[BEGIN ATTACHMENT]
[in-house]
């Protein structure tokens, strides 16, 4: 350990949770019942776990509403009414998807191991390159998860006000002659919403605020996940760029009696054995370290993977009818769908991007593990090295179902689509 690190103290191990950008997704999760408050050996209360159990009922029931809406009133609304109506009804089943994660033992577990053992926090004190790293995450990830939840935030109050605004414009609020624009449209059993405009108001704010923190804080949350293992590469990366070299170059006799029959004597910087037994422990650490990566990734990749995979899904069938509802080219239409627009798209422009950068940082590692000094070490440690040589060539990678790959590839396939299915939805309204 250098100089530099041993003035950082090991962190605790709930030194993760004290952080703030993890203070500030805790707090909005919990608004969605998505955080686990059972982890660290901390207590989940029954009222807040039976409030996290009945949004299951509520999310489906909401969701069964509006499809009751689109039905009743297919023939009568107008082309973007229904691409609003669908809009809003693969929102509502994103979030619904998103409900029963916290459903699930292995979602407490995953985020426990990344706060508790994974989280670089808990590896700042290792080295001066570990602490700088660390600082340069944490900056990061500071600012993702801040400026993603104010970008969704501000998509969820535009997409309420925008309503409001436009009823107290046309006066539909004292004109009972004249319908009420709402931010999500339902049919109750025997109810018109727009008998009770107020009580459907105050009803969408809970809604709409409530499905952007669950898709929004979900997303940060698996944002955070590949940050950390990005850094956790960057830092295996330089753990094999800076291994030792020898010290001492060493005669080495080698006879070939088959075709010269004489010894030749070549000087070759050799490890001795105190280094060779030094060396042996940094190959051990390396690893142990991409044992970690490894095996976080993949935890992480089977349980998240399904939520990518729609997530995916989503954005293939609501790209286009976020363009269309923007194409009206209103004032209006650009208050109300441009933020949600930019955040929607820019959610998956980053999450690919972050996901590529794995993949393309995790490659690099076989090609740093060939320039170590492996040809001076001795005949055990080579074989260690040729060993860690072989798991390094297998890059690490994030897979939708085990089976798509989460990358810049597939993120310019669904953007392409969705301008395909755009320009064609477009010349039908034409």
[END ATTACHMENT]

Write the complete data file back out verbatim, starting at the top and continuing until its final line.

[in-house]
């Protein structure tokens, strides 16, 4: 350990949770019942776990509403009414998807191991390159998860006000002659919403605020996940760029009696054995370290993977009818769908991007593990090295179902689509 690190103290191990950008997704999760408050050996209360159990009922029931809406009133609304109506009804089943994660033992577990053992926090004190790293995450990830939840935030109050605004414009609020624009449209059993405009108001704010923190804080949350293992590469990366070299170059006799029959004597910087037994422990650490990566990734990749995979899904069938509802080219239409627009798209422009950068940082590692000094070490440690040589060539990678790959590839396939299915939805309204 250098100089530099041993003035950082090991962190605790709930030194993760004290952080703030993890203070500030805790707090909005919990608004969605998505955080686990059972982890660290901390207590989940029954009222807040039976409030996290009945949004299951509520999310489906909401969701069964509006499809009751689109039905009743297919023939009568107008082309973007229904691409609003669908809009809003693969929102509502994103979030619904998103409900029963916290459903699930292995979602407490995953985020426990990344706060508790994974989280670089808990590896700042290792080295001066570990602490700088660390600082340069944490900056990061500071600012993702801040400026993603104010970008969704501000998509969820535009997409309420925008309503409001436009009823107290046309006066539909004292004109009972004249319908009420709402931010999500339902049919109750025997109810018109727009008998009770107020009580459907105050009803969408809970809604709409409530499905952007669950898709929004979900997303940060698996944002955070590949940050950390990005850094956790960057830092295996330089753990094999800076291994030792020898010290001492060493005669080495080698006879070939088959075709010269004489010894030749070549000087070759050799490890001795105190280094060779030094060396042996940094190959051990390396690893142990991409044992970690490894095996976080993949935890992480089977349980998240399904939520990518729609997530995916989503954005293939609501790209286009976020363009269309923007194409009206209103004032209006650009208050109300441009933020949600930019955040929607820019959610998956980053999450690919972050996901590529794995993949393309995790490659690099076989090609740093060939320039170590492996040809001076001795005949055990080579074989260690040729060993860690072989798991390094297998890059690490994030897979939708085990089976798509989460990358810049597939993120310019669904953007392409969705301008395909755009320009064609477009010349039908034409």